A deeper look into major palm oil groups operating in Indonesia
Tree cover loss is typically measured in hectares. One hectare is equivalent to about 3/4 of a football pitch. In these terms, roughly 158,000 football pitches of Indonesian tropical forest have been lost between 2005 and 2018. This is equivalent to 221,493 kilometers, 137,629 miles, or five times the size of Denmark.
Aerial view of Sawit plantation in Indonesia.
Deforestation risks in Indonesia mostly surround the expansion of palm oil production, whether for consumer goods, such as snacks or cosmetics, or biofuels for transportation. Indonesia is the world’s largest palm oil producer, and the country’s economic performance is highly dependent on a robust industry.
The government has issued a moratorium on forest clearing to curb deforestation. This action has been only modestly successful as large areas of forests that were protected are still being cleared. Moreover, some plantations continue to deforest land despite the law, as there are still outlets for dirty palm oil.
While government initiatives have helped curb deforestation rates in recent years, so have company actions. Many large Fast-Moving Consumer Goods companies and major palm oil traders have committed to eliminating deforestation in their supply chains but have fallen short of this goal.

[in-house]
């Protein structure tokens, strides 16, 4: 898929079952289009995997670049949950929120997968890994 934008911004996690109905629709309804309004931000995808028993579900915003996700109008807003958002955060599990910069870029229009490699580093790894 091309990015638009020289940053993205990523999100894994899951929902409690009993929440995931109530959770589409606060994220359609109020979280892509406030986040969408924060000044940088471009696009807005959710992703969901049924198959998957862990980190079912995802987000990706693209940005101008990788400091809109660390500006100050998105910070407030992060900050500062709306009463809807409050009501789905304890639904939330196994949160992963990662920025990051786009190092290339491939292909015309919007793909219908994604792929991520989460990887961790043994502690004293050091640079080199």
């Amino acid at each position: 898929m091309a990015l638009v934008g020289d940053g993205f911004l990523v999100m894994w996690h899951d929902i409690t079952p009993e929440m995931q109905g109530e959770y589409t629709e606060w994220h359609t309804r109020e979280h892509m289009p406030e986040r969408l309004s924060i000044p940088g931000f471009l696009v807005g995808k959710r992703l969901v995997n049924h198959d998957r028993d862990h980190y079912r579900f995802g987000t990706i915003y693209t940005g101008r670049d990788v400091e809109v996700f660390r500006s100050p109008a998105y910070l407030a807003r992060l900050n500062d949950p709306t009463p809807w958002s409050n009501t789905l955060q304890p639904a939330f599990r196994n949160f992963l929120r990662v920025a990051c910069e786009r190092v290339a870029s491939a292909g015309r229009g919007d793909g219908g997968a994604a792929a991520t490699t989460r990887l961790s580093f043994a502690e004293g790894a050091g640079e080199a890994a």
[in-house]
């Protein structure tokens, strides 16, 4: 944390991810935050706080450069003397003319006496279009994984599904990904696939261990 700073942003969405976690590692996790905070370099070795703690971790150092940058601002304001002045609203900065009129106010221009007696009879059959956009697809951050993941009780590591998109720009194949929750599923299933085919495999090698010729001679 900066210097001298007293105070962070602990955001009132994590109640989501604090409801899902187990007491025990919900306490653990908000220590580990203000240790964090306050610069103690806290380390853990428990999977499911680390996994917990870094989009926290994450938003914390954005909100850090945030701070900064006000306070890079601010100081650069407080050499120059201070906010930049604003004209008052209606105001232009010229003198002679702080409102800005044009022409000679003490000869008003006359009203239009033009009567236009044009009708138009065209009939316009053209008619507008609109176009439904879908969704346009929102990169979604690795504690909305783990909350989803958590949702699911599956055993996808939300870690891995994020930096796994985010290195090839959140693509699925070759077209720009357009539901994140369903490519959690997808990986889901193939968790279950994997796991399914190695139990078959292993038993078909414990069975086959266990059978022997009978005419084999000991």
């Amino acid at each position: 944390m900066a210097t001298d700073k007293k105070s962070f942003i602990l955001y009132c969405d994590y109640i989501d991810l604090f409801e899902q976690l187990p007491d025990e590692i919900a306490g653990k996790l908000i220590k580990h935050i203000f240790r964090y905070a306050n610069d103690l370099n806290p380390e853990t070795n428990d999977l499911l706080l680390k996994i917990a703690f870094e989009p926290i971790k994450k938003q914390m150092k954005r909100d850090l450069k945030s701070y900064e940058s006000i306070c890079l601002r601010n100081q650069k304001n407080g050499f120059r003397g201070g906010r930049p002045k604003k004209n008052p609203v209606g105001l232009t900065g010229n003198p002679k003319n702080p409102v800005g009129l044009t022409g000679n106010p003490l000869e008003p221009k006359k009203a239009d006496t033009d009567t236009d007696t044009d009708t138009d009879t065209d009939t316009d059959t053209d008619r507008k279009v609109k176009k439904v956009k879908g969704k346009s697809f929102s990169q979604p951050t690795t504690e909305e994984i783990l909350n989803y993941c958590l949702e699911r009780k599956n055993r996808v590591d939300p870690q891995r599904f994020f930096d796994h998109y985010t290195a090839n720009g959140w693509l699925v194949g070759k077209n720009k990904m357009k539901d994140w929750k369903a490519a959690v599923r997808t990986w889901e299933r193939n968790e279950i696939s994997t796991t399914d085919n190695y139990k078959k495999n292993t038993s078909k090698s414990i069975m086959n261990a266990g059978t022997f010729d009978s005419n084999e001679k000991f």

The government, despite its moratorium, has mandated an increase in the amount of palm oil in biodiesel fuel to help the industry, an action that increases the risk of additional deforestation. While palm oil production is the largest driver of deforestation in Indonesia, the pulp and paper, mining, and illegal logging also contribute.
Besides the impact on climate change, deforestation is detrimental to the livelihoods of indigenous groups and endangered species in Indonesia.
Fires in Indonesia, April 2020: Each yellow dot is a fire observed by NASA’s Fire Information for Resource Management System.
During its dry season, Indonesia faces a spike in illegal fires in tropical forests and peatlands to clear land for agricultural purposes.
The majority of these fires are concentrated in government awarded concessions or peatlands that are cleared and drained for agricultural development. Palm oil production, in particular, is associated with clear-cutting and setting fire to forested land to remove roots and forest debris.
In the worst years, fires can increase Indonesia’s total emissions by up to a factor of three. Fires in High Carbon Stock (HCS) areas, such as carbon and methane-rich peatlands, directly contribute to climate change through high greenhouse gas emissions. Fires in High Conservation Value (HCV) areas magnify impacts on biodiversity and encroach on indigenous territories.
Since 2000, the Indonesian provinces of South Sumatra, Central Kalimantan, and Riau have seen the highest occurrence of fires. However, Papua has emerged as a new fire hot spot in Indonesia as, comparatively, it has a much greater amount of undeveloped forested land.
Homepage numbers: Tree cover loss (since 2005), Global Forest Watch; Deforestation as a percentage of GHG emissions, 2005-2016, Climate Watch; National goal for decreasing greenhouse gas emissions by 2030, Climate Action Tracker.